One interesting consideration is the following. Suppose we wish to compute

Using signed binary (mantissa, exponent) representation we would require two digits of to obtain one digit of output, although many more digits of the later numerals representing the number one. Suppose on the other hand we compute:

Suppose we had 100 additions, we may require 101 digits from , although the result of the computation is the same. This implies that applying the operations sensibly, and computing expressions in a sort of tree form would be sensible. For example, although both results are the same,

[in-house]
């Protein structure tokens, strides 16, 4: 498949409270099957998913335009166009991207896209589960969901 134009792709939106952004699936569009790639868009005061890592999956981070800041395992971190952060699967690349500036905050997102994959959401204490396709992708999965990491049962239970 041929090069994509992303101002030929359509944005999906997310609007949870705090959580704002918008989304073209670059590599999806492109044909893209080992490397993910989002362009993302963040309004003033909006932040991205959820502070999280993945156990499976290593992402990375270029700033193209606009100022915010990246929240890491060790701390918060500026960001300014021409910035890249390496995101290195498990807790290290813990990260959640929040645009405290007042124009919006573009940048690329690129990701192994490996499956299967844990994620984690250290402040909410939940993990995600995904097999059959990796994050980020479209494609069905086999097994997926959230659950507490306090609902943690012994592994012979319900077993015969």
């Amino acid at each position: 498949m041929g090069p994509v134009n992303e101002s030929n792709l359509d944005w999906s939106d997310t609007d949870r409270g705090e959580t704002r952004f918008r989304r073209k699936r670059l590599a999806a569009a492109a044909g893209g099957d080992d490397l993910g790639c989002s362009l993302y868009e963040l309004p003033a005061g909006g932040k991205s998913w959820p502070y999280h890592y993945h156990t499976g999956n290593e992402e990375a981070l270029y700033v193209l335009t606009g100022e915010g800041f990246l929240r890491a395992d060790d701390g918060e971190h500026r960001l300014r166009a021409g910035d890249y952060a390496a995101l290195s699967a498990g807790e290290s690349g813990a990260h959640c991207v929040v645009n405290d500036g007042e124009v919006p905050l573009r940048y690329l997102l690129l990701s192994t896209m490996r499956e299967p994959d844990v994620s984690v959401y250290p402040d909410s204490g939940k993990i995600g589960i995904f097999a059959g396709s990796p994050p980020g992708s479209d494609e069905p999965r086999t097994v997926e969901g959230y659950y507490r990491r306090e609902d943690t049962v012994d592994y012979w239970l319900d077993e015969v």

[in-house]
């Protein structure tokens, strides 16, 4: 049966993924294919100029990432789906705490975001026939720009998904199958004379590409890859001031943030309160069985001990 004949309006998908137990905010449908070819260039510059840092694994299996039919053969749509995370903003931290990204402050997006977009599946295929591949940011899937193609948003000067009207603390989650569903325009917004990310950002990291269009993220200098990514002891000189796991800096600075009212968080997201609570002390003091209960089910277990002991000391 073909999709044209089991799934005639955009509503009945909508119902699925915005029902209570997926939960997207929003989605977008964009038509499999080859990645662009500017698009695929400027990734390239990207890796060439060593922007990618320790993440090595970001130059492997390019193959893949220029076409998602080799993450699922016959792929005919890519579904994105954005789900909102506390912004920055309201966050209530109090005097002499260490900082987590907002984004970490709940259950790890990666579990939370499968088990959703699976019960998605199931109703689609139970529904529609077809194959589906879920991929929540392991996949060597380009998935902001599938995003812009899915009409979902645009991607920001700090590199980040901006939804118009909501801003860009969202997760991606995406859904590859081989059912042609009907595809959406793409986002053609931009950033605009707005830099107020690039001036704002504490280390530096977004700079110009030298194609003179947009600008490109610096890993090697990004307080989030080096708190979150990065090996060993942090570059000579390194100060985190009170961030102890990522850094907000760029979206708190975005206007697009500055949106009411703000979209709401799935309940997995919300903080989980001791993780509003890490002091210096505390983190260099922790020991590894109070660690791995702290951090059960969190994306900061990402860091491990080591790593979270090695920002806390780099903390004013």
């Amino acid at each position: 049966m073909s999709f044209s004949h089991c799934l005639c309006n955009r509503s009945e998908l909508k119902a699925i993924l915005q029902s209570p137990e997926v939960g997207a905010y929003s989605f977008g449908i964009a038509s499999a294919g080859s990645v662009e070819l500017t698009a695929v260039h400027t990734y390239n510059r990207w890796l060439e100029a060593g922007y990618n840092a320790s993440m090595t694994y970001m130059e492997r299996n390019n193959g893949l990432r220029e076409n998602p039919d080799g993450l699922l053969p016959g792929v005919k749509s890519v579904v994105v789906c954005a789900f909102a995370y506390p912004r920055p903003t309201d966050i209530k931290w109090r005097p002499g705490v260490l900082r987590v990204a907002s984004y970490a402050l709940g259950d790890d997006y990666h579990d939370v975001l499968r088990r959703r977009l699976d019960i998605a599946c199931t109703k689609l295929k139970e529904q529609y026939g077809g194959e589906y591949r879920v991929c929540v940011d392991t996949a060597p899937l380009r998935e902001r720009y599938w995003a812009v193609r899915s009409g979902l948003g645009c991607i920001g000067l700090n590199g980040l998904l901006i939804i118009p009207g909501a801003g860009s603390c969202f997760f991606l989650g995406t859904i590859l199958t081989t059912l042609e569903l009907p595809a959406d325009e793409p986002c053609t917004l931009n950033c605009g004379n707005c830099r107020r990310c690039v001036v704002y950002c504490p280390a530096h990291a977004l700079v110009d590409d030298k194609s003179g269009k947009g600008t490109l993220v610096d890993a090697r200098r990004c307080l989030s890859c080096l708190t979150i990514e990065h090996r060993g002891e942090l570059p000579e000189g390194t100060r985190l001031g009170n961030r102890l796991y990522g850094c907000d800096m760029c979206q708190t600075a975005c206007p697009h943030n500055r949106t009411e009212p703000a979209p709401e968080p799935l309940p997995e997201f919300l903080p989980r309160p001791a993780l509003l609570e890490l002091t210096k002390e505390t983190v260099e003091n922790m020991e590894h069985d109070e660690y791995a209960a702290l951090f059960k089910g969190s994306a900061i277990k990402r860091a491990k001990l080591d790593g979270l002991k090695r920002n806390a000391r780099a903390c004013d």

(((*a*+*a*)+(*a*+*a*)) + ((*a*+*a*)+(*a*+*a*))) + (((*a*+*a*)+(*a*+*a*)) + ((*a*+*a*)+(*a*+*a*)))

requires less digits of *a* than

(*a*+(*a*+(*a*+(*a*+(*a*+(*a*+(*a*+(*a*+(*a*+(*a*+(*a*+(*a*+(*a*+(*a*+(*a*+*a*)))))))))))))))

The first example requires only four digits of *a* to obtain one digit of
output, whereas the second requires sixteen. In general if the second form
requires *n* digits of *a*, one would expect the first form to require
digits.